Make a Cutting Board from Hardwood Flooring
Hardwood flooring is a beautiful addition to any home, and if you’re interested, Fred has an excellent guide for installing hardwood flooring available at that link. After you finish the install, you can return any unopened boxes to the distributor. I suggest you keep a number of spare boards in case the worst should happen and you need to make a repair. What does any of this have to do with cutting boards? When I decided to make one, I dipped into Fred and Kim’s stash for the materials.
Fred and Kim installed Brazilian Walnut flooring which is another name for Ipe. Ipe is extremely hard and for that reason it may not be the best choice for this project. I’ve read that it can dull kitchen knives, and it’s difficult to use for woodworking. Even so, it features several color variations, and I went ahead with it for this project. Other viable wood species for this project include hard maple, purple heart, black cherry and more. If you’re following along, pick something hard, non-toxic and easy to seal.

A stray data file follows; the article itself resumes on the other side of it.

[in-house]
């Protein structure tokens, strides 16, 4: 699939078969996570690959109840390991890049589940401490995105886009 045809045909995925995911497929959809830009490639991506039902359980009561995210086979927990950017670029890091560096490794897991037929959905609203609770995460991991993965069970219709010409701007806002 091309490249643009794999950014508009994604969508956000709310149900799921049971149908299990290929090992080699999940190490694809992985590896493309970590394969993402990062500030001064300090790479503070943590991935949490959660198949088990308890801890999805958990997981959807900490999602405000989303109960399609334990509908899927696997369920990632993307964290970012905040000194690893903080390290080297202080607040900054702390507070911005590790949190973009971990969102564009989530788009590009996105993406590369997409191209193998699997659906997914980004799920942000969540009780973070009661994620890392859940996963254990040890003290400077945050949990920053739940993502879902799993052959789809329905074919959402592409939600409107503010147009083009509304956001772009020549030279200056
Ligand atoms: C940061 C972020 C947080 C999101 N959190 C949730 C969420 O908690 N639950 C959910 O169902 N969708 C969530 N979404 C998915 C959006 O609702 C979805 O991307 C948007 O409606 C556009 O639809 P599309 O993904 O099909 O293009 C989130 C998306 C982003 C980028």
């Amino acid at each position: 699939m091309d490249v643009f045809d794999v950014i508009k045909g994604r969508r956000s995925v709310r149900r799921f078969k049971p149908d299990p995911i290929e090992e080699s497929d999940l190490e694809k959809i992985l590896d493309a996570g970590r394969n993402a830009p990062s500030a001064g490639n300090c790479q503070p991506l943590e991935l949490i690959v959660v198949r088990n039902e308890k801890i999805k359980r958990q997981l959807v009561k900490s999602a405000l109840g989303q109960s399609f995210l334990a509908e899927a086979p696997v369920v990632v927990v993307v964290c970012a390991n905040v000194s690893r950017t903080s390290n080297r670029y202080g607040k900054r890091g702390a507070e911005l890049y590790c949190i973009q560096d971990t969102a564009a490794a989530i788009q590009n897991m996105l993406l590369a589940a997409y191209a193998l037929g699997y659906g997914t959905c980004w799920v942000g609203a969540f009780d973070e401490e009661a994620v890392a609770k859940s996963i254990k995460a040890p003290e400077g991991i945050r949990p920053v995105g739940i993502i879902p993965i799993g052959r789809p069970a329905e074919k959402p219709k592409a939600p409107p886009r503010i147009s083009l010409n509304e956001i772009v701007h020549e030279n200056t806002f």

In addition to the wood, I picked up some Elmer’s wood glue and cutting board mineral oil. Mineral oil is safe for food contact unlike some other oil options. Also, you don’t have to worry about allergies like with Walnut oil. In hindsight, Elmer’s Max wood glue would have been a better option since it’s waterproof.
Step 1: Rip the Boards
I grabbed a few pieces of flooring and ran them through the table saw to cut off the tongues and grooves.
I cut them again at irregular widths to add some randomness, and then I mitered them all into approximately 15″ pieces.
Step 2: Glue the Boards Together
I laid out my cutting board and began gluing each piece together.
I used plenty of wood glue and made sure to fully coat both sides of each joint. After everything was glued, I setup a few clamps to squeeze everything tight.
Step 3: Scrape Excess Glue
After the glue dried, I scrapped away any excess.
Step 4: Trim Edges
I ran the glued boards through my table saw again to cut the sides even.
Step 5: Sand (or Plane)
I could have really used a planer for this step!
I tried using an orbital sander with 60 grit paper, and that didn’t even make a scratch. So I broke out a grinder with a 40 grit sanding wheel, and the grinder did a good job removing the finish. I followed that up with a belt sander to smooth all the boards flush. Lastly, I grabbed that orbital sander again for one last pass.
It took a lot of sanding to get to this point.
Step 6: Rout the Edge
I used my router to cut a curved edge on each side to make it a little fancier.
Step 7: Apply Mineral Oil
It takes a few coats of mineral oil to season the wood. Just follow the instructions and let it dry.
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